(1)  Those who are citizens of the Philippine Islands at the time of the adoption of this Constitution.

(2) Those born in the Philippine Islands of foreign parents who, before the adoption of this Constitution, had been elected to public office in the Philippine Islands.

(3) Those whose fathers are citizens of the Philippines.

(4) Those whose mothers are citizens of the Philippines and, upon reaching the age of majority, elect Philippine citizenship.

(5) Those who are naturalized in accordance with law

SEC. 2. Philippine citizenship may be lost or re-acquired in the manner provided by law.

 

 

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SkyMan

Yes I think its not reacquisition ra9225 but its under the same law and called Recognition as Filipino Citizen

 

http://www.immigration.gov.ph/faqs/citizenship

  1. I am a foreign national with a Filipino parent; can I apply for a Filipino citizenship?

Foreign nationals who were born outside of the Philippines to a Filipino parent (Note: the parent/s must be Philippine citizen/s at the time of the applicant’s birth) may apply for Recognition as a Filipino citizen, without losing the current citizenship of the applicant. For more information, please click here.

 

------------------------------------------------------------------------------------------------------

http://www.immigration.gov.ph/services/citizenship-retention-and-aquisition/recognition-as-filipino-citizen

 

I think its only processed in manila. BI Main Office

It's the same as RA9225, only different and I don't think it applies to your husband.  This is for those who never previously had RP citz and I believe you said he had an RP passport at one time so he was an RP citz.  When he became Japanese and then told the RP they gave him the ICard and he lost his RP citz.  Had he not told the RP and just renewed his RP passport he'd be fine.  Do not be fooled by the line you highlighted, "without losing the current citz of the applicant."  That only goes as far as the RP gov't is concerned.  RP law doesn't effect Japanese law and if they find out he reacquired RP citz he'd likely lose his Jap citz.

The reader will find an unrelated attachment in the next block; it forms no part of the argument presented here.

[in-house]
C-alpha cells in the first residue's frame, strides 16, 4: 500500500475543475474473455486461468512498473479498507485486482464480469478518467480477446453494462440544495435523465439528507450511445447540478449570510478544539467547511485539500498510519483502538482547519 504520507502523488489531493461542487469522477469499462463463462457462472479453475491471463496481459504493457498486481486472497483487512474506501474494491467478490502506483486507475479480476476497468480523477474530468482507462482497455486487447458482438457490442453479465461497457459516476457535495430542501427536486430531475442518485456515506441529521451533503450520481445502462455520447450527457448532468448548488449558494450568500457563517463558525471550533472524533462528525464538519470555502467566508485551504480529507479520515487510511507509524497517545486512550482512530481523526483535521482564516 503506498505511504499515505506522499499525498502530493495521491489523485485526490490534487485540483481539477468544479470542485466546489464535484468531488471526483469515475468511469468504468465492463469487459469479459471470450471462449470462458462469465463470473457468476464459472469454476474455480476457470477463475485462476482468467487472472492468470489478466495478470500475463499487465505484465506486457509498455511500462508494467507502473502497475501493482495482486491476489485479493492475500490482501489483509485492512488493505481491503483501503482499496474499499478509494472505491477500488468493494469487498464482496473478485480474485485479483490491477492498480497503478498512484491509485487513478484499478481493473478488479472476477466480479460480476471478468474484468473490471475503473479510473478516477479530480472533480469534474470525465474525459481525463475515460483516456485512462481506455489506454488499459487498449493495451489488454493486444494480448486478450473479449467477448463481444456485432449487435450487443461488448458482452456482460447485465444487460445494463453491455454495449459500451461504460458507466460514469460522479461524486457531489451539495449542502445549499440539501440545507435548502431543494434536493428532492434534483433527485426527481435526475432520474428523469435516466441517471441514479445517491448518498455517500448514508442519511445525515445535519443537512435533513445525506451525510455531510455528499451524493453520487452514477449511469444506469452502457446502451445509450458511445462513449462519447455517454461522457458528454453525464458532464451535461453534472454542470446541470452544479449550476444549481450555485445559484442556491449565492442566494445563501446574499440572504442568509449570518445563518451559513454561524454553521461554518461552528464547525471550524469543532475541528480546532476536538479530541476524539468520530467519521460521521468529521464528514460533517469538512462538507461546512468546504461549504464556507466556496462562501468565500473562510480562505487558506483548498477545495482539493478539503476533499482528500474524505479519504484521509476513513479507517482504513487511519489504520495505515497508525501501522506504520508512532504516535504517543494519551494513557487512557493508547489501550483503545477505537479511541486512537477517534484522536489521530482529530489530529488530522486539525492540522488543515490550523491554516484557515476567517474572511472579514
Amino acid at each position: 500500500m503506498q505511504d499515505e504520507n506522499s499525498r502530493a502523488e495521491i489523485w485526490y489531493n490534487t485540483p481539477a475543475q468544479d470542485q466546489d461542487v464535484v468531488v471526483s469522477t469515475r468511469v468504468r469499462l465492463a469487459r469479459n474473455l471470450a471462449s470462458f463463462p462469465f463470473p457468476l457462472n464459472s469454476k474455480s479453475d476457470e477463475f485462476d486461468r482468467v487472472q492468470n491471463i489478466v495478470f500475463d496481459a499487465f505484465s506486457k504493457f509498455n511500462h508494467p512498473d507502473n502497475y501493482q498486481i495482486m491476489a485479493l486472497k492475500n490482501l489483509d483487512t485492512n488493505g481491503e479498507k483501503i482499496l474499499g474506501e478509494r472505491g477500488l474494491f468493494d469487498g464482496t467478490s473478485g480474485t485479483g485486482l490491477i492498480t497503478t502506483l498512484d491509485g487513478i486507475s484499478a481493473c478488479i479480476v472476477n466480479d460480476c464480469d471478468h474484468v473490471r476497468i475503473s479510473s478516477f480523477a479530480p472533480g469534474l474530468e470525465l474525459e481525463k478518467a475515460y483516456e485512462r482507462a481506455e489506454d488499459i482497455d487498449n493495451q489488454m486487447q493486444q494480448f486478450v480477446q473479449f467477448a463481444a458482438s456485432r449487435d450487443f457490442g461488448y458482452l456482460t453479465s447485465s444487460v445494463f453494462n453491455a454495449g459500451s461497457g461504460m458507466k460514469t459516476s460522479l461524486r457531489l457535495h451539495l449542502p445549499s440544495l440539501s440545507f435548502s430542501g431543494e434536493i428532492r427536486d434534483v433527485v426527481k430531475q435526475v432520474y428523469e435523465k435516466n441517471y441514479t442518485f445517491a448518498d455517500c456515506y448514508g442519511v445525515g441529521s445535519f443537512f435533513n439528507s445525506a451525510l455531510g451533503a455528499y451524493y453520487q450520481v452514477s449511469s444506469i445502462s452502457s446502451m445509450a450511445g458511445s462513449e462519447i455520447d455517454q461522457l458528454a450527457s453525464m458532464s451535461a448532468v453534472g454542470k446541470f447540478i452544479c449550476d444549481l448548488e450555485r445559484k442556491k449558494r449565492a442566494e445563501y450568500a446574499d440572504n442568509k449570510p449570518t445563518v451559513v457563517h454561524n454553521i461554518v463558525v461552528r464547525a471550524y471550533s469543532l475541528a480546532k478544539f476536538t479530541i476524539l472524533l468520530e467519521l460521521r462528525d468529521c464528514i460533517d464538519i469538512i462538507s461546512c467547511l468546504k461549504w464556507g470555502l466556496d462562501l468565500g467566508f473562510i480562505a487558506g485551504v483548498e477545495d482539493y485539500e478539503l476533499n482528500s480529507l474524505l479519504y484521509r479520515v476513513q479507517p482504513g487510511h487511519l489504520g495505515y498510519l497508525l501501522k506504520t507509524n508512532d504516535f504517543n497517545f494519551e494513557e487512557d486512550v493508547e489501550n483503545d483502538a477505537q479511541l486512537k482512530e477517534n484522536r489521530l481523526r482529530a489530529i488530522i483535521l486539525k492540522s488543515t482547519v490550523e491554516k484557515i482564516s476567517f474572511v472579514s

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jassy

I think the keyword there is Recognized.

It just means the person is just given proof, by way of an Identification Certificate, that he was of Philippine origin(natural born) and therefore deserves the rights and privilages of a filipino. The person is not being asked to renounce the other citizenship. Atleast the philippine government doesn't and you're not required to get a ph passport at all.  That's why the fil-am we met only had an american passport but no icard, just the paper to show. But you need to be native born, etc.

 

So nobody has applied for the Identification Certificate here in cebu yet?

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NOSOCALPINOY

My wife is a Fil-Am with a U.S. passport, she never had an ACR I-Card traveling as a Balikbayan and now has dual citizenship, but she doesn't yet have a new RP passport. When we departed the Philippines on vacation just this past Feb, she used her U.S. passport and upon returning she again used her U.S. passport with her Identification Certificate aka an "IC" letter she obtained when she became a dual citizen under RA9225. Her U.S. passport was stamped with two letters "IC", date of entry and initials of the RP airport BI official.

 

As I read and understood Japan's Nationality Law, if a Japanese citizen who is also a foreign citizen of anther country, he/she is obligated to renounce his/her citizenship of the other foreign country or face losing his/her Japanese citizenship.

So why still persist in being recognized as a Philippine citizen, when it is not allowed by Japan's government to have citizenship of another country? Living in Japan as a citizen, he/she is obligated to choose only one country and not both according to Japan's Nationality Law.   

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SkyMan

 

 

It just means the person is just given proof, by way of an Identification Certificate, that he was of Philippine origin(natural born)
He has a BC, right?  That proves where he was born.  

 

So nobody has applied for the Identification Certificate here in cebu yet?
Lots of people have.  People who naturalized in countries that allow Dual Citz.  Japan isn't included on that list.  If your husband wants to be recognized as fully Filipino he needs to go take the RA 9225 oath at which time he'll get an IC and risk losing his Jap citz.Is that really what he wants?  As a former Filipino he's allowed BB privileges to enter the country and he can purchase some land in his own name.  If you're a Filipina you can purchae land in your name so what is the problem?

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JollyJim

We just made an appoitment for my wife to get duel citizenship next month, supposed to cost about $50. We live in Oregon but they have satellite consulates that come not too far from us.